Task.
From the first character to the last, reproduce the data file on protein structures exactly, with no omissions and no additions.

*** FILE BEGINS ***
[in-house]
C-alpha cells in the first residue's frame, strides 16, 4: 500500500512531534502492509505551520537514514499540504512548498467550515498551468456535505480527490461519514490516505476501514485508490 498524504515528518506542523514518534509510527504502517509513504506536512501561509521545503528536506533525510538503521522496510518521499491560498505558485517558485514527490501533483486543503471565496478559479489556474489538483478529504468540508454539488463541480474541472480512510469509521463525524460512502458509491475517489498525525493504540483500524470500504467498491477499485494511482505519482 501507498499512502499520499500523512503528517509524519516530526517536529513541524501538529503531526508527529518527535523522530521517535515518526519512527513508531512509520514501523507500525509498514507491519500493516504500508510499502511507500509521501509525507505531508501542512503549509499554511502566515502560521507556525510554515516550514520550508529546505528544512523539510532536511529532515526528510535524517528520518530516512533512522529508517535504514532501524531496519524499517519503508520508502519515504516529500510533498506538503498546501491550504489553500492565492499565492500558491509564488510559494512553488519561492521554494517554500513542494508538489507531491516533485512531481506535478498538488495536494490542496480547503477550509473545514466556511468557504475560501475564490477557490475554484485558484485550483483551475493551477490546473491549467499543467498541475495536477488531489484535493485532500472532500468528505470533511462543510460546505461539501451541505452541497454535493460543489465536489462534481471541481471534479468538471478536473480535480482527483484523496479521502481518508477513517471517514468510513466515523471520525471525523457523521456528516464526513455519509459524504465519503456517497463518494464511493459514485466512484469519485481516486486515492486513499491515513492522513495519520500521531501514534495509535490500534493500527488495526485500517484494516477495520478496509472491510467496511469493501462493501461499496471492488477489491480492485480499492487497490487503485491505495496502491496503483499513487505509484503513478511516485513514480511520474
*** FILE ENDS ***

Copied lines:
[in-house]
C-alpha cells in the first residue's frame, strides 16, 4: 500500500512531534502492509505551520537514514499540504512548498467550515498551468456535505480527490461519514490516505476501514485508490 498524504515528518506542523514518534509510527504502517509513504506536512501561509521545503528536506533525510538503521522496510518521499491560498505558485517558485514527490501533483486543503471565496478559479489556474489538483478529504468540508454539488463541480474541472480512510469509521463525524460512502458509491475517489498525525493504540483500524470500504467498491477499485494511482505519482 501507498499512502499520499500523512503528517509524519516530526517536529513541524501538529503531526508527529518527535523522530521517535515518526519512527513508531512509520514501523507500525509498514507491519500493516504500508510499502511507500509521501509525507505531508501542512503549509499554511502566515502560521507556525510554515516550514520550508529546505528544512523539510532536511529532515526528510535524517528520518530516512533512522529508517535504514532501524531496519524499517519503508520508502519515504516529500510533498506538503498546501491550504489553500492565492499565492500558491509564488510559494512553488519561492521554494517554500513542494508538489507531491516533485512531481506535478498538488495536494490542496480547503477550509473545514466556511468557504475560501475564490477557490475554484485558484485550483483551475493551477490546473491549467499543467498541475495536477488531489484535493485532500472532500468528505470533511462543510460546505461539501451541505452541497454535493460543489465536489462534481471541481471534479468538471478536473480535480482527483484523496479521502481518508477513517471517514468510513466515523471520525471525523457523521456528516464526513455519509459524504465519503456517497463518494464511493459514485466512484469519485481516486486515492486513499491515513492522513495519520500521531501514534495509535490500534493500527488495526485500517484494516477495520478496509472491510467496511469493501462493501461499496471492488477489491480492485480499492487497490487503485491505495496502491496503483499513487505509484503513478511516485513514480511520474